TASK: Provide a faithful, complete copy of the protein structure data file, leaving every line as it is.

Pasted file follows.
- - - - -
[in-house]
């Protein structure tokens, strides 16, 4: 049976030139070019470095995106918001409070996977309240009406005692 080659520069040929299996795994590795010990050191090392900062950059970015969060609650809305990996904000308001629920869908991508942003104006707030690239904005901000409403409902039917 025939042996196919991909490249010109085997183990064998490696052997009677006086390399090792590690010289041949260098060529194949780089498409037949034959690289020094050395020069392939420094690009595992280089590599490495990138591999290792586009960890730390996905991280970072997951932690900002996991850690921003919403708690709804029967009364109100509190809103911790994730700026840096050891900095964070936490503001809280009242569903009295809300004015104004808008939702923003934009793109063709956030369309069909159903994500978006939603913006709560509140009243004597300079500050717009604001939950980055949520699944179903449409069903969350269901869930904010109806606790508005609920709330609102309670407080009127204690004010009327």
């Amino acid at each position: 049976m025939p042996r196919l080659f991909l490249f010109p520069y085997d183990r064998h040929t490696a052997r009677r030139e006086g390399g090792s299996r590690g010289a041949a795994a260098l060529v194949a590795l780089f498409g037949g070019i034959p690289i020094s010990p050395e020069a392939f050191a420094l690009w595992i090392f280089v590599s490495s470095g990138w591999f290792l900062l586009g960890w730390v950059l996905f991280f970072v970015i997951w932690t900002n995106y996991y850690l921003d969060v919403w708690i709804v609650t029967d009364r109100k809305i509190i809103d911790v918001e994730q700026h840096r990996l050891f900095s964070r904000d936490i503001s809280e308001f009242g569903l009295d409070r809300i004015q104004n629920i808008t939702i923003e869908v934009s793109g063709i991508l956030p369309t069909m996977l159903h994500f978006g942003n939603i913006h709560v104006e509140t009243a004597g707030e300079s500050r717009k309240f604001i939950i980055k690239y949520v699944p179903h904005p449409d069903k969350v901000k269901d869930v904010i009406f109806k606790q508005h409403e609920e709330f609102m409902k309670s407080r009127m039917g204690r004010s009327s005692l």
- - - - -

[in-house]
């Protein structure tokens, strides 16, 4: 049976030139070019470095995106918001409070996977309240009406005692 080659520069040929299996795994590795010990050191090392900062950059970015969060609650809305990996904000308001629920869908991508942003104006707030690239904005901000409403409902039917 025939042996196919991909490249010109085997183990064998490696052997009677006086390399090792590690010289041949260098060529194949780089498409037949034959690289020094050395020069392939420094690009595992280089590599490495990138591999290792586009960890730390996905991280970072997951932690900002996991850690921003919403708690709804029967009364109100509190809103911790994730700026840096050891900095964070936490503001809280009242569903009295809300004015104004808008939702923003934009793109063709956030369309069909159903994500978006939603913006709560509140009243004597300079500050717009604001939950980055949520699944179903449409069903969350269901869930904010109806606790508005609920709330609102309670407080009127204690004010009327």
């Amino acid at each position: 049976m025939p042996r196919l080659f991909l490249f010109p520069y085997d183990r064998h040929t490696a052997r009677r030139e006086g390399g090792s299996r590690g010289a041949a795994a260098l060529v194949a590795l780089f498409g037949g070019i034959p690289i020094s010990p050395e020069a392939f050191a420094l690009w595992i090392f280089v590599s490495s470095g990138w591999f290792l900062l586009g960890w730390v950059l996905f991280f970072v970015i997951w932690t900002n995106y996991y850690l921003d969060v919403w708690i709804v609650t029967d009364r109100k809305i509190i809103d911790v918001e994730q700026h840096r990996l050891f900095s964070r904000d936490i503001s809280e308001f009242g569903l009295d409070r809300i004015q104004n629920i808008t939702i923003e869908v934009s793109g063709i991508l956030p369309t069909m996977l159903h994500f978006g942003n939603i913006h709560v104006e509140t009243a004597g707030e300079s500050r717009k309240f604001i939950i980055k690239y949520v699944p179903h904005p449409d069903k969350v901000k269901d869930v904010i009406f109806k606790q508005h409403e609920e709330f609102m409902k309670s407080r009127m039917g204690r004010s009327s005692l």